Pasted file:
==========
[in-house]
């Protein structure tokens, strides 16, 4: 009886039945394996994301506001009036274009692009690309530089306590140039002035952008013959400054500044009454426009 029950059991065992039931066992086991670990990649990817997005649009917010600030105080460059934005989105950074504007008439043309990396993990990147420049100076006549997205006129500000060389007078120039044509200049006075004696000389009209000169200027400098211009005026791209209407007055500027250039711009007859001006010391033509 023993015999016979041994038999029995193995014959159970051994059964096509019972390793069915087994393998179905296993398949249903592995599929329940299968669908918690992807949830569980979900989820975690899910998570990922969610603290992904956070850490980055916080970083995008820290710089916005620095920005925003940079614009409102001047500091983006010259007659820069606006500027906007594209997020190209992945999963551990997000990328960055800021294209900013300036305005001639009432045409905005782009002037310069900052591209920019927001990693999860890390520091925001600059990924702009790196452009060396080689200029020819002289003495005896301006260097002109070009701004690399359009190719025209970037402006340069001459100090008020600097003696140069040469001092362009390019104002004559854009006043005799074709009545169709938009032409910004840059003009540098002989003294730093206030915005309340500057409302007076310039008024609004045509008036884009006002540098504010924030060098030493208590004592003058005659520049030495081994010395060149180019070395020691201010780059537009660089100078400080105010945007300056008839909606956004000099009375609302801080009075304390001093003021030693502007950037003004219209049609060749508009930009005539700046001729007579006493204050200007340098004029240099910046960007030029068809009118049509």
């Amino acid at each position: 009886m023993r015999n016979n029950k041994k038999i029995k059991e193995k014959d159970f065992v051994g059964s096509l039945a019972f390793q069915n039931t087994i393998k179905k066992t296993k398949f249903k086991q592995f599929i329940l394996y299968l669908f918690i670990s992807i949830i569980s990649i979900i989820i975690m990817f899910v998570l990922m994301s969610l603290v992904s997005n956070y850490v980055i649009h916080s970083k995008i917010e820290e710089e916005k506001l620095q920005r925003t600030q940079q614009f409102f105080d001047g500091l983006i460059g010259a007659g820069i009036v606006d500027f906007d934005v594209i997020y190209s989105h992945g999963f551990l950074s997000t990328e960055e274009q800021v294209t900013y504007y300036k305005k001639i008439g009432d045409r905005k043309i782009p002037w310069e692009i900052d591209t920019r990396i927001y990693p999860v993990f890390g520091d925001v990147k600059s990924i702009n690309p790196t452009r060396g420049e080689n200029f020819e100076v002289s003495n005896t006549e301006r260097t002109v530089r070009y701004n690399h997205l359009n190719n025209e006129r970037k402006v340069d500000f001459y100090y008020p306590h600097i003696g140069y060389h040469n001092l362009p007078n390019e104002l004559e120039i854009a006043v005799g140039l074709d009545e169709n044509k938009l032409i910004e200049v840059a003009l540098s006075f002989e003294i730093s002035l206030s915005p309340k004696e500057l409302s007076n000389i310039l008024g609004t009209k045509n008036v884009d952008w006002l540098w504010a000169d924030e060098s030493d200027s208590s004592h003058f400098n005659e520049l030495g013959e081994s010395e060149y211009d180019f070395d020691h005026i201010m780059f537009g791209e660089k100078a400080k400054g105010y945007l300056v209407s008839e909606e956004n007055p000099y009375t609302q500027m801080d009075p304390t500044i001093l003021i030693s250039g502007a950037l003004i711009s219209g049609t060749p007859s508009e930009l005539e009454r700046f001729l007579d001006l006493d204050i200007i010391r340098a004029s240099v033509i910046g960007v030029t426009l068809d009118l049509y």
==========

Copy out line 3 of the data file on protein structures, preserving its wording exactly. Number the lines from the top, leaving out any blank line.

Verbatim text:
């Amino acid at each position: 009886m023993r015999n016979n029950k041994k038999i029995k059991e193995k014959d159970f065992v051994g059964s096509l039945a019972f390793q069915n039931t087994i393998k179905k066992t296993k398949f249903k086991q592995f599929i329940l394996y299968l669908f918690i670990s992807i949830i569980s990649i979900i989820i975690m990817f899910v998570l990922m994301s969610l603290v992904s997005n956070y850490v980055i649009h916080s970083k995008i917010e820290e710089e916005k506001l620095q920005r925003t600030q940079q614009f409102f105080d001047g500091l983006i460059g010259a007659g820069i009036v606006d500027f906007d934005v594209i997020y190209s989105h992945g999963f551990l950074s997000t990328e960055e274009q800021v294209t900013y504007y300036k305005k001639i008439g009432d045409r905005k043309i782009p002037w310069e692009i900052d591209t920019r990396i927001y990693p999860v993990f890390g520091d925001v990147k600059s990924i702009n690309p790196t452009r060396g420049e080689n200029f020819e100076v002289s003495n005896t006549e301006r260097t002109v530089r070009y701004n690399h997205l359009n190719n025209e006129r970037k402006v340069d500000f001459y100090y008020p306590h600097i003696g140069y060389h040469n001092l362009p007078n390019e104002l004559e120039i854009a006043v005799g140039l074709d009545e169709n044509k938009l032409i910004e200049v840059a003009l540098s006075f002989e003294i730093s002035l206030s915005p309340k004696e500057l409302s007076n000389i310039l008024g609004t009209k045509n008036v884009d952008w006002l540098w504010a000169d924030e060098s030493d200027s208590s004592h003058f400098n005659e520049l030495g013959e081994s010395e060149y211009d180019f070395d020691h005026i201010m780059f537009g791209e660089k100078a400080k400054g105010y945007l300056v209407s008839e909606e956004n007055p000099y009375t609302q500027m801080d009075p304390t500044i001093l003021i030693s250039g502007a950037l003004i711009s219209g049609t060749p007859s508009e930009l005539e009454r700046f001729l007579d001006l006493d204050i200007i010391r340098a004029s240099v033509i910046g960007v030029t426009l068809d009118l049509y």